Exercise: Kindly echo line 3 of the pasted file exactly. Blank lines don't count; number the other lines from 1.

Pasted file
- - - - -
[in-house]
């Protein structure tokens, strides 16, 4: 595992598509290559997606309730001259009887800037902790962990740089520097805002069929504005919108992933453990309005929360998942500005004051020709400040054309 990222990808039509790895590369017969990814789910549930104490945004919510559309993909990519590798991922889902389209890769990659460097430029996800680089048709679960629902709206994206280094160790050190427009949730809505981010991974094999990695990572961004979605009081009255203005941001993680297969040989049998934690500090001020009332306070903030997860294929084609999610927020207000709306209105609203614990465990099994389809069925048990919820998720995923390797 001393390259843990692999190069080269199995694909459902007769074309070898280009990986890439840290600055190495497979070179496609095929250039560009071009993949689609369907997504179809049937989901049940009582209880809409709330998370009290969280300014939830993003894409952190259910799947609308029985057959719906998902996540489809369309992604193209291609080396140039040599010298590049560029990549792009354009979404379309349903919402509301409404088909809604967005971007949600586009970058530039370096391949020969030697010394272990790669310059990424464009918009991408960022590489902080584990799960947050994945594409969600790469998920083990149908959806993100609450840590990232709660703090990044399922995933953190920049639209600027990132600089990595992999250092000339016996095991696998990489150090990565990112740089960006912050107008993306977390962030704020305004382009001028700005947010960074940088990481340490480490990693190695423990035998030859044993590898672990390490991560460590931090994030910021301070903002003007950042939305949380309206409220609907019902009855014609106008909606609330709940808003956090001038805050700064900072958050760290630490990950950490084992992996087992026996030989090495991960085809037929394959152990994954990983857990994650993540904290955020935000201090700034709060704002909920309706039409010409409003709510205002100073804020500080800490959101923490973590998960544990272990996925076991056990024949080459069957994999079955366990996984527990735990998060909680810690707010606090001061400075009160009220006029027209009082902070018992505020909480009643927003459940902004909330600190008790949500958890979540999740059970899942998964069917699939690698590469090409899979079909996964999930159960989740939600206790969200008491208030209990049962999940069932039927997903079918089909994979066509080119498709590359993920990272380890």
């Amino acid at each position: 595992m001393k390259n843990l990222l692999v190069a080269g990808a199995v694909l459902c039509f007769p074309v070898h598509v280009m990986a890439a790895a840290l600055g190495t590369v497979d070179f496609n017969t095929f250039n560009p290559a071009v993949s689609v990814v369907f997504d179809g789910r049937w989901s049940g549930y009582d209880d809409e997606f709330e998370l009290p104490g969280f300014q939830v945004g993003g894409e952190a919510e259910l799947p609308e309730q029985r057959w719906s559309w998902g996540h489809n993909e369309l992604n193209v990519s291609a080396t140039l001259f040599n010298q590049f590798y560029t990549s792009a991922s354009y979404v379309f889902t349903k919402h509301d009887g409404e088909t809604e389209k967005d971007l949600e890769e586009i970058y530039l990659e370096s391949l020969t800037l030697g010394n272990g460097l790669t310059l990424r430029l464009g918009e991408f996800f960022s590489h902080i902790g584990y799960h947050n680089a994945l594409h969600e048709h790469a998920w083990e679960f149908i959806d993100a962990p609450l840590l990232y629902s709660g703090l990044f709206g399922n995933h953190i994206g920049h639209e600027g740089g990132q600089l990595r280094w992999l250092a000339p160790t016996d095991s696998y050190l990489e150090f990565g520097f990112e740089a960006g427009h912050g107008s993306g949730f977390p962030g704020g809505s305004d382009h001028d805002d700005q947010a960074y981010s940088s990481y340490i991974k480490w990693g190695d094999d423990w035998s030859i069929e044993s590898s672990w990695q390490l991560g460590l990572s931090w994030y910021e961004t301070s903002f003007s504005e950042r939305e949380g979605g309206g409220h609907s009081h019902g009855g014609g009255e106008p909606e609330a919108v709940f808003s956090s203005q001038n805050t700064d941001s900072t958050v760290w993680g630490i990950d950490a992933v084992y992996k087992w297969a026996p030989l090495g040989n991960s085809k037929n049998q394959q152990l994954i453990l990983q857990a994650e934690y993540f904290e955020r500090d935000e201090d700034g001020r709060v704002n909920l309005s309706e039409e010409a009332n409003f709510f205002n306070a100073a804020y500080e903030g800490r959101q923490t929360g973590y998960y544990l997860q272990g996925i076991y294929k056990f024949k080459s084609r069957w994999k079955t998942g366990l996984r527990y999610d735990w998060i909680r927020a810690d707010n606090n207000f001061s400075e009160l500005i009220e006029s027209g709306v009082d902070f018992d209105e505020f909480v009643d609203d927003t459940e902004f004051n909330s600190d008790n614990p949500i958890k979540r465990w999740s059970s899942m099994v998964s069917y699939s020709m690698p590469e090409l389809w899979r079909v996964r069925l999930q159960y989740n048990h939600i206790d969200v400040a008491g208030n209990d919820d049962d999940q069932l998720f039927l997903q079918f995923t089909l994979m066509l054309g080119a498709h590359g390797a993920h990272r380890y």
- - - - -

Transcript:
């Amino acid at each position: 595992m001393k390259n843990l990222l692999v190069a080269g990808a199995v694909l459902c039509f007769p074309v070898h598509v280009m990986a890439a790895a840290l600055g190495t590369v497979d070179f496609n017969t095929f250039n560009p290559a071009v993949s689609v990814v369907f997504d179809g789910r049937w989901s049940g549930y009582d209880d809409e997606f709330e998370l009290p104490g969280f300014q939830v945004g993003g894409e952190a919510e259910l799947p609308e309730q029985r057959w719906s559309w998902g996540h489809n993909e369309l992604n193209v990519s291609a080396t140039l001259f040599n010298q590049f590798y560029t990549s792009a991922s354009y979404v379309f889902t349903k919402h509301d009887g409404e088909t809604e389209k967005d971007l949600e890769e586009i970058y530039l990659e370096s391949l020969t800037l030697g010394n272990g460097l790669t310059l990424r430029l464009g918009e991408f996800f960022s590489h902080i902790g584990y799960h947050n680089a994945l594409h969600e048709h790469a998920w083990e679960f149908i959806d993100a962990p609450l840590l990232y629902s709660g703090l990044f709206g399922n995933h953190i994206g920049h639209e600027g740089g990132q600089l990595r280094w992999l250092a000339p160790t016996d095991s696998y050190l990489e150090f990565g520097f990112e740089a960006g427009h912050g107008s993306g949730f977390p962030g704020g809505s305004d382009h001028d805002d700005q947010a960074y981010s940088s990481y340490i991974k480490w990693g190695d094999d423990w035998s030859i069929e044993s590898s672990w990695q390490l991560g460590l990572s931090w994030y910021e961004t301070s903002f003007s504005e950042r939305e949380g979605g309206g409220h609907s009081h019902g009855g014609g009255e106008p909606e609330a919108v709940f808003s956090s203005q001038n805050t700064d941001s900072t958050v760290w993680g630490i990950d950490a992933v084992y992996k087992w297969a026996p030989l090495g040989n991960s085809k037929n049998q394959q152990l994954i453990l990983q857990a994650e934690y993540f904290e955020r500090d935000e201090d700034g001020r709060v704002n909920l309005s309706e039409e010409a009332n409003f709510f205002n306070a100073a804020y500080e903030g800490r959101q923490t929360g973590y998960y544990l997860q272990g996925i076991y294929k056990f024949k080459s084609r069957w994999k079955t998942g366990l996984r527990y999610d735990w998060i909680r927020a810690d707010n606090n207000f001061s400075e009160l500005i009220e006029s027209g709306v009082d902070f018992d209105e505020f909480v009643d609203d927003t459940e902004f004051n909330s600190d008790n614990p949500i958890k979540r465990w999740s059970s899942m099994v998964s069917y699939s020709m690698p590469e090409l389809w899979r079909v996964r069925l999930q159960y989740n048990h939600i206790d969200v400040a008491g208030n209990d919820d049962d999940q069932l998720f039927l997903q079918f995923t089909l994979m066509l054309g080119a498709h590359g390797a993920h990272r380890y």